Converging Worlds

Communities and Cultures in Colonial America

Edited by Louise A. Breen

Routledge – 2010 – 648 pages

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Description

Providing a survey of colonial American history both regionally broad and "Atlantic" in coverage, Converging Worlds presents the most recent research in an accessible manner for undergraduate students.

With chapters written by top-notch scholars, Converging Worlds is unique in providing not only a comprehensive chronological approach to colonial history with attention to thematic details, but a window into the relevant historiography. Each historian also selected several documents to accompany their chapter, found in the companion primary source reader.

Converging Worlds: Communities and Cultures in Colonial America includes:

  • timelines tailored for every chapter
  • chapter summaries
  • discussion questions
  • lists of further reading, introducing students to specialist literature
  • fifty illustrations.

Key topics discussed include:

  • French, Spanish, and Native American experiences
  • regional areas such as the Midwest and Southwest
  • religion including missions, witchcraft, and Protestants
  • the experience of women and families.

With its synthesis of both broad time periods and specific themes, Converging Worlds is ideal for students of the colonial period, and provides a fascinating glimpse into the diverse foundations of America.

For additional information and classroom resources please visit the Converging Worlds companion website at www.routledge.com/textbooks/9780415964999.

Contents

Beginnings

  1. European Ambitions and Early Contacts: Diverse Styles of Colonization, 1492-1700, Timothy Walker
  2. Tentative Testimonies: Indigenous and Spanish Accounts of the Conquest and Colonization of new Spain, 1100-1650, Heather McCrea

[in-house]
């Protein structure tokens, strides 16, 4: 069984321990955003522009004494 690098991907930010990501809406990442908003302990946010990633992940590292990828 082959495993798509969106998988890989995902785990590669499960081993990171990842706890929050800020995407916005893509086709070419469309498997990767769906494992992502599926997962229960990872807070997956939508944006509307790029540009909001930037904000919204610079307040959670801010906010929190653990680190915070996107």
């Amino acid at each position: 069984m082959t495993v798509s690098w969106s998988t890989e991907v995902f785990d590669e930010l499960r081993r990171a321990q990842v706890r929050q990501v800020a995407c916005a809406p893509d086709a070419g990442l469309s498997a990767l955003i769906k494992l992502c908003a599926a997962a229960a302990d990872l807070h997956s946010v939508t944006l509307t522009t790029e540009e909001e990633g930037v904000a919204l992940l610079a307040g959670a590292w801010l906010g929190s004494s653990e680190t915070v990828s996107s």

3. Indians of North America: First Encounters, Michael Oberg
  4. Regions

  5. The Chesapeake Bay, L.H. Roper
  6. New England, Richard Gildrie
  7. The Caribbean Islands: British Trade, Settlement and Colonization, James Robertson
  8. Middle Colonies, Wayne Bodle
  9. The Carolinas: Shaping of a Slave Society, Noeleen McIlvanna
  10. Themes

  11. Transformations: Salem Witchcraft Tragedy, War and Empire, Louise Breen
  12. Purgatory: Interpreting Christian Missions and North American Indians, David J. Silverman
  13. The Slave Trade and Slavery, Ty Reese
  14. Women, Family, and Gender, Linda Sturtz
  15. Transformations

  16. Backcountries, Warren Hofstra
  17. Spiritual Awakenings, Kenneth Minkema
  18. Enlightenment, Ned Landsman
  19. Ambitions: Expansion of New France, Robert Morissey
  20. French and Indian War, James Piecuch

Afterword: A Revolutionary Era, Walter Sargent

 

 

 

Author Bio

Louise A. Breen is Associate Professor of History at Kansas State University. She is the author of Transgressing the Bounds: Subversive Enterprises among the Puritan Elite in Massachusetts, 1630-1692.

Providing a survey of colonial American history both regionally broad and “Atlantic” in coverage, Converging Worlds presents the most recent research in an accessible manner for undergraduate students.

With chapters written by top-notch scholars, Converging Worlds is unique in providing not only a comprehensive chronological approach to colonial history with attention to thematic details, but a window into the relevant historiography. Each historian also selected several documents to accompany their chapter, found in the companion primary source reader.

Converging Worlds: Communities and Cultures in Colonial America includes:

  • timelines tailored for every chapter
  • chapter summaries
  • discussion questions
  • lists of further reading, introducing students to specialist literature
  • fifty illustrations.

Key topics discussed include:

  • French, Spanish, and Native American experiences
  • regional areas such as the Midwest and Southwest
  • religion including missions, witchcraft, and Protestants
  • the experience of women and families.

With its synthesis of both broad time periods and specific themes, Converging Worlds is ideal for students of the colonial period, and provides a fascinating glimpse into the diverse foundations of America.